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A strong contingent of Longwei Petroleum (LPH) investors have grown confident in holding their shares of LPH because of the recent independent and certified reconciliation of LPH's financial data conducted by LPH's auditors, Child, Van Waggoner & Bradshaw, PLLC. The conclusion of the auditors' report was that LPH's SAIC and SAT revenues, income, and tax payments matched the SEC reported numbers from July 1, 2009 to March 31, 2012 without any material difference. The report included the Chinese tax documents utilized in the reconciliation, which were attached for all investors to study. To complement this reconciliation, we, a group of major and serious investors of LPH, have decided to share our diligent work with other investors because we believe that in the current distressed atmosphere for Chinese small caps, it takes all investors' collective efforts in order to assemble all the pieces of a company's true characteristics and business operations.

It is not an overstatement to say that 2011 was a difficult year for holding long positions in Chinese small-cap stocks, especially reverse takeover (RTO) stocks. During 2011, the threat of fraudulent accounting, theft of assets - including cash by nefarious members of management, and the threat of a company existing solely on paper and not in reality seemed magnified and were just some of the risks of holding China small-cap stocks. It was in this poisonous atmosphere that this group of major and serious LPH investors decided to conduct some on-the-ground due diligence in Taiyuan by hiring a professional Chinese business investigator to represent the group by attending the LPH 2011 stockholders' meeting and visiting the company's two oil storage facilities to conduct on-site inspections.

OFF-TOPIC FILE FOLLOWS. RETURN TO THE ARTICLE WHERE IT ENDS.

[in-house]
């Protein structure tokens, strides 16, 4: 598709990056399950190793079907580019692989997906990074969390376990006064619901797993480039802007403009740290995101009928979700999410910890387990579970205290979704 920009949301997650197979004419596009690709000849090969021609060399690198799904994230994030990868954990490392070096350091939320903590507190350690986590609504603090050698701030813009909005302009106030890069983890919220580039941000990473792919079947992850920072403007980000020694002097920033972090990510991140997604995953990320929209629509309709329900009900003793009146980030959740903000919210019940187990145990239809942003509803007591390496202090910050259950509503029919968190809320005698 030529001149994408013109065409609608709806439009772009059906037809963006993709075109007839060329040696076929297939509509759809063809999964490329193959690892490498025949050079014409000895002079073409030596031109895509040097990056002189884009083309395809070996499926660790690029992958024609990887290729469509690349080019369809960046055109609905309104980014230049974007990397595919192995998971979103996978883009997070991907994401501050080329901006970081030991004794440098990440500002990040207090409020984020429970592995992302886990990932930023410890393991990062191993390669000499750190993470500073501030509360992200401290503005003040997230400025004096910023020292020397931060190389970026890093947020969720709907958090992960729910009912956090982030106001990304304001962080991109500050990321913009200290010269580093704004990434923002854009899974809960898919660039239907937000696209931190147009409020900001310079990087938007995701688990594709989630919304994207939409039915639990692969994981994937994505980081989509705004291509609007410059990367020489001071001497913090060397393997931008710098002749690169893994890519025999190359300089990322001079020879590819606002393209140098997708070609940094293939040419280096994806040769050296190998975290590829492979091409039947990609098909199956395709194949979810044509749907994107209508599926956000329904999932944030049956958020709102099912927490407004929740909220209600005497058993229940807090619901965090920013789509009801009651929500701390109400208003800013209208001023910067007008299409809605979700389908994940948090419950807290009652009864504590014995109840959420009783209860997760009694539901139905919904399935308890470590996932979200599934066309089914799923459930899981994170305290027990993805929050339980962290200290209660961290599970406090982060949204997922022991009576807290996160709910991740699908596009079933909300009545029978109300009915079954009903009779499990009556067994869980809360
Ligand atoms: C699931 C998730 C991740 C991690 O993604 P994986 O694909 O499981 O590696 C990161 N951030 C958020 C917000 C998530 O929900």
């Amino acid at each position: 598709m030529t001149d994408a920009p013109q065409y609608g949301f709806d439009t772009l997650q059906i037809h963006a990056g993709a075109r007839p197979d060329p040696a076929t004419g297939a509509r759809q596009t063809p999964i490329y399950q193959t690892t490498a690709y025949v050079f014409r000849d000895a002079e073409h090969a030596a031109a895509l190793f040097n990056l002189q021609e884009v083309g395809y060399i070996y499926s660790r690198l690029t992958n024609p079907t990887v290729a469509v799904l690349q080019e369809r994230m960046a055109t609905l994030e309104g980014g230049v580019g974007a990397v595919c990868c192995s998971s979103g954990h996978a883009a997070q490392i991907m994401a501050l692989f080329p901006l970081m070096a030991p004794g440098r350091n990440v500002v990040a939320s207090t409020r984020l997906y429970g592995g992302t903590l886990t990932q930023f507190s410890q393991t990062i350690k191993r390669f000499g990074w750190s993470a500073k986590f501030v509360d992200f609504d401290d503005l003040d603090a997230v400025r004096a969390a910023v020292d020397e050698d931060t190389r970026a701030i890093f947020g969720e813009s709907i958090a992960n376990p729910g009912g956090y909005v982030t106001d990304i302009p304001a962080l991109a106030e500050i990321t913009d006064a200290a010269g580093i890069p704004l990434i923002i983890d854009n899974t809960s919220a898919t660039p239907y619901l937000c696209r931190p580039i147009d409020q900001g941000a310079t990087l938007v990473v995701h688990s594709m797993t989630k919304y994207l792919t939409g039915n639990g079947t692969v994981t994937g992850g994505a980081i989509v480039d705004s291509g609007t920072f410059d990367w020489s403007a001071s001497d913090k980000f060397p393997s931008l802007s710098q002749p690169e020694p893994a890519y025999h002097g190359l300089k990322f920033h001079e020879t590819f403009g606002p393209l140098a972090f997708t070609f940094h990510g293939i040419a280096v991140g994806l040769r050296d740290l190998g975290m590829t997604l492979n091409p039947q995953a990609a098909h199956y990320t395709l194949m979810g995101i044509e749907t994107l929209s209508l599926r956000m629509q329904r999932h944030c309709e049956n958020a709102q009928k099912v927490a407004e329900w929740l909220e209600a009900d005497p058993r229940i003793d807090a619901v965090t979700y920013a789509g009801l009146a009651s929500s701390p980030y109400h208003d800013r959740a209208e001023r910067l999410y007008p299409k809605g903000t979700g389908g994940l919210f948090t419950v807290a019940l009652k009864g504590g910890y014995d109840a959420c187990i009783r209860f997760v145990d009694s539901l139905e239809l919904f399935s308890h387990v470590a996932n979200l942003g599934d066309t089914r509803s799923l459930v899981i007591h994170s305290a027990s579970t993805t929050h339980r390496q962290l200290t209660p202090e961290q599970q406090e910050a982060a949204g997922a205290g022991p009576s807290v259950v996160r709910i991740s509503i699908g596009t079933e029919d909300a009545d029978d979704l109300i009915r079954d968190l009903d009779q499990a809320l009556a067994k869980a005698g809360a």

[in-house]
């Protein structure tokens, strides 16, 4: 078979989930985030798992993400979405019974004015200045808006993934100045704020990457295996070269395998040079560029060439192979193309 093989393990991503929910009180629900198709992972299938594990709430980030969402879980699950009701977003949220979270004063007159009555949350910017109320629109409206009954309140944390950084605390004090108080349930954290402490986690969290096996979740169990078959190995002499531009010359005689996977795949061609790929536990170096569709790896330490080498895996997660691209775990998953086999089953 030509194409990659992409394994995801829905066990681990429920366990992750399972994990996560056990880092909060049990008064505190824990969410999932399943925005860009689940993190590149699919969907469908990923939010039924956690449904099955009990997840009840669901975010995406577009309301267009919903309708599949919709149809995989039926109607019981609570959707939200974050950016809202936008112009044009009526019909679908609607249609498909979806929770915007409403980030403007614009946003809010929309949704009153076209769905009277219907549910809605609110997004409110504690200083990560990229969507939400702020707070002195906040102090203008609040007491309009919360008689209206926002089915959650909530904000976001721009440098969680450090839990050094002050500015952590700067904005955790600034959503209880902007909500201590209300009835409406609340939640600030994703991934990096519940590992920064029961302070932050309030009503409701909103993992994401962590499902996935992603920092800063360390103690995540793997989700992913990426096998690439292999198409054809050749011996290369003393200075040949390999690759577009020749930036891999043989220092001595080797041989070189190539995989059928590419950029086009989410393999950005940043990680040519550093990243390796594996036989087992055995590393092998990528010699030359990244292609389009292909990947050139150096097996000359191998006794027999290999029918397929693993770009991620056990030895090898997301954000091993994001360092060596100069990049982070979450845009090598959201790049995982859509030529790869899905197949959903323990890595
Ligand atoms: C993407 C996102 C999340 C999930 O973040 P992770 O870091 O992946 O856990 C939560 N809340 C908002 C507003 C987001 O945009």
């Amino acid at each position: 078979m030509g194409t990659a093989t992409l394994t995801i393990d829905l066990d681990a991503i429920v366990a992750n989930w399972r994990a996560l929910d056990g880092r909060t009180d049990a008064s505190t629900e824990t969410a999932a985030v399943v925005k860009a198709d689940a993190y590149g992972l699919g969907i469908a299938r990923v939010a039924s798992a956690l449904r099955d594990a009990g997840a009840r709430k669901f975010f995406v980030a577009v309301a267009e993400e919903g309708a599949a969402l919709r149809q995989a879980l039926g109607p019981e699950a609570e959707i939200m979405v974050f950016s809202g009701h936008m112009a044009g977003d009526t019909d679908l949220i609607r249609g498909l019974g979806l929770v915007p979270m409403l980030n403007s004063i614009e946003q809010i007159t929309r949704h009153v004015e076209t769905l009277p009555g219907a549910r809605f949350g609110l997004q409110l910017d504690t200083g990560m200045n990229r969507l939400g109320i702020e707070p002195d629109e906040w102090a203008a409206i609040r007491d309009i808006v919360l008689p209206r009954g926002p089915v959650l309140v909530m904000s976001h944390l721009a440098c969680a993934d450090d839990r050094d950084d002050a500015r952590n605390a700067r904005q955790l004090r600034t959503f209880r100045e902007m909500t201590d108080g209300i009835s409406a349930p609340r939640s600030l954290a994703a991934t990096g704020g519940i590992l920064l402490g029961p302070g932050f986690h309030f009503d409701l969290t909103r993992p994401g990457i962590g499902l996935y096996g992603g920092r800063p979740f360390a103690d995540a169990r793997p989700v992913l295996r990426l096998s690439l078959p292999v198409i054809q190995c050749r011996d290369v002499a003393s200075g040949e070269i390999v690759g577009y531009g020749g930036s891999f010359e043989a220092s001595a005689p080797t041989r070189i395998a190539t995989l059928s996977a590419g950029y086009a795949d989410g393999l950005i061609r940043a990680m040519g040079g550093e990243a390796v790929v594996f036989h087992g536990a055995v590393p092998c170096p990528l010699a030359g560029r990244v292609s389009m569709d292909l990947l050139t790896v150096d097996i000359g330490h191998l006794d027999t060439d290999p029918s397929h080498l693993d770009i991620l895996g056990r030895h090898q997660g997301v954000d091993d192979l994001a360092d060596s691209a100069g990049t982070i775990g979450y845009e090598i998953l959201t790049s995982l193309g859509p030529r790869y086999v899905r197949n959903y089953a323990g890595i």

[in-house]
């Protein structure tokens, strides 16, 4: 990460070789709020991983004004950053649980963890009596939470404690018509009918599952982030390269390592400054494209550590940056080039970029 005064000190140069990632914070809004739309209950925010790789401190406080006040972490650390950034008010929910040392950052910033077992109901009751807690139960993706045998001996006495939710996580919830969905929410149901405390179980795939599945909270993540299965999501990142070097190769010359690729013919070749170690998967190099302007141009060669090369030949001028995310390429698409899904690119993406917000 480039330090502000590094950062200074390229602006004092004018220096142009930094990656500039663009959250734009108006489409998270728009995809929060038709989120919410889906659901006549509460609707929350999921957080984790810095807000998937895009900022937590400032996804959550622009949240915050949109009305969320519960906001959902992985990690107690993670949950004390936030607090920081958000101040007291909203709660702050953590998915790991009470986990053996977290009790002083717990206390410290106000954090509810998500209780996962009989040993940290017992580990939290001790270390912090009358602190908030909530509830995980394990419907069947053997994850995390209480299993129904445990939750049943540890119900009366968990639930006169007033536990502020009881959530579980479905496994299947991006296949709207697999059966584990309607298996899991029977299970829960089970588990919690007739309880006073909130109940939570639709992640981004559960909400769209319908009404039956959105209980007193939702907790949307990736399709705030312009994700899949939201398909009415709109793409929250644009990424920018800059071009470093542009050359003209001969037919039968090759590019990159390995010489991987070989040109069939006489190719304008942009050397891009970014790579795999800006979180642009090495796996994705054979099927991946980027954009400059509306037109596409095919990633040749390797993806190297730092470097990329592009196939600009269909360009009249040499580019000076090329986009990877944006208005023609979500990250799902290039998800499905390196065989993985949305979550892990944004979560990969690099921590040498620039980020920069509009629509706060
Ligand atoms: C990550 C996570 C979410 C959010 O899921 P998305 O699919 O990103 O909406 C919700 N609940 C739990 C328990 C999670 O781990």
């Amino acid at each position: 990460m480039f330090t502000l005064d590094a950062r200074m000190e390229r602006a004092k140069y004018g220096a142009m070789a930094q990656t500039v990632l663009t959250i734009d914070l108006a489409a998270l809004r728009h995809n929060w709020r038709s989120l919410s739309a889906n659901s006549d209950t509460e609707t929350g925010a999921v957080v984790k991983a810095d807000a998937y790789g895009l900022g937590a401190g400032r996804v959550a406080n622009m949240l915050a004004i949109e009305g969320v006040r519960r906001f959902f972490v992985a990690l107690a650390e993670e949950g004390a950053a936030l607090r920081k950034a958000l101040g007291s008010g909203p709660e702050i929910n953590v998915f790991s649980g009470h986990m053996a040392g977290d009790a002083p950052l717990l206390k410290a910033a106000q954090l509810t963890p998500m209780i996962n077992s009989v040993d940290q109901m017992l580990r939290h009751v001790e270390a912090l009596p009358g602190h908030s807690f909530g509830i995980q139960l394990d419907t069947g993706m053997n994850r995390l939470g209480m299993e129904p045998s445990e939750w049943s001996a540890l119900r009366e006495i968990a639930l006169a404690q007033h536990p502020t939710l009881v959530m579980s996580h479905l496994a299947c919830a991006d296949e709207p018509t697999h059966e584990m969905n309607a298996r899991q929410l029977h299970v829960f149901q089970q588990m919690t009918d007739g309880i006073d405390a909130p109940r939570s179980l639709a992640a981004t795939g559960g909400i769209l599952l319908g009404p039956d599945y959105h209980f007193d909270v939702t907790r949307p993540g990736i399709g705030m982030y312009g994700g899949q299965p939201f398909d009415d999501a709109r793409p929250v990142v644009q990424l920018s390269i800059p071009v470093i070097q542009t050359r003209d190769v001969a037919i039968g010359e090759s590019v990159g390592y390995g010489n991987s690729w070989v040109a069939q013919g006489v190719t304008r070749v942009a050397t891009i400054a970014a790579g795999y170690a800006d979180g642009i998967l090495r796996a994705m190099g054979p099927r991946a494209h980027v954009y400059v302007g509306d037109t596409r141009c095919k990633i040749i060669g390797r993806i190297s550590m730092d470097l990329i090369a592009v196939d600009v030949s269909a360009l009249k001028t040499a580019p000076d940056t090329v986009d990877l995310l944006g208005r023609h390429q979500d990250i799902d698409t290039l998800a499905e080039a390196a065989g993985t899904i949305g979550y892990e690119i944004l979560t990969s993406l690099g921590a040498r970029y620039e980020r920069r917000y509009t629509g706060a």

As experienced investors in Chinese stocks, the group's philosophy was "trust no one, not even yourself" when investing in a company. With that maxim in mind, the group chose an investigator from Hong Kong who had previously worked with the group and provided the experience needed to understand the culture, challenges of establishing trust, nuances of communication, and patience required for a successful correspondence with Mr. Cai. It takes an investigator with great skepticism to detect malfeasance and one with the wisdom to determine a legitimate company.

The following is a synopsis, as dictated by the investigator, of the conversations the investigator had with CEO Mr. Cai and CFO Mr. Toups in the former's office during the investigator's visit:

Investigator: "We understand you typically buy from state-owned (teapot) refineries. Is there any opportunity or benefit to purchasing from Sinopec or PetroChina, or do you consider them competitors?"